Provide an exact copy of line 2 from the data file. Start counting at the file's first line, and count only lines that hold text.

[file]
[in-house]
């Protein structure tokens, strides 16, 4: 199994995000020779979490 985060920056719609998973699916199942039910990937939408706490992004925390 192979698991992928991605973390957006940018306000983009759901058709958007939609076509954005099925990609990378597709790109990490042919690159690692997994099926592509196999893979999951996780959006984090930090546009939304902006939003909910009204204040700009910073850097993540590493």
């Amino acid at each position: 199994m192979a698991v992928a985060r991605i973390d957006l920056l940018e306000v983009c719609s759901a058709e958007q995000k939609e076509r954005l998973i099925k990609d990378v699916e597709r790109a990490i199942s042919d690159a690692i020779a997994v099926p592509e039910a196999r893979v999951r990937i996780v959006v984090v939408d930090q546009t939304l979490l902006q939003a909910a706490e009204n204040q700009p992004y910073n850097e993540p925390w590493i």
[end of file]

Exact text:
């Protein structure tokens, strides 16, 4: 199994995000020779979490 985060920056719609998973699916199942039910990937939408706490992004925390 192979698991992928991605973390957006940018306000983009759901058709958007939609076509954005099925990609990378597709790109990490042919690159690692997994099926592509196999893979999951996780959006984090930090546009939304902006939003909910009204204040700009910073850097993540590493």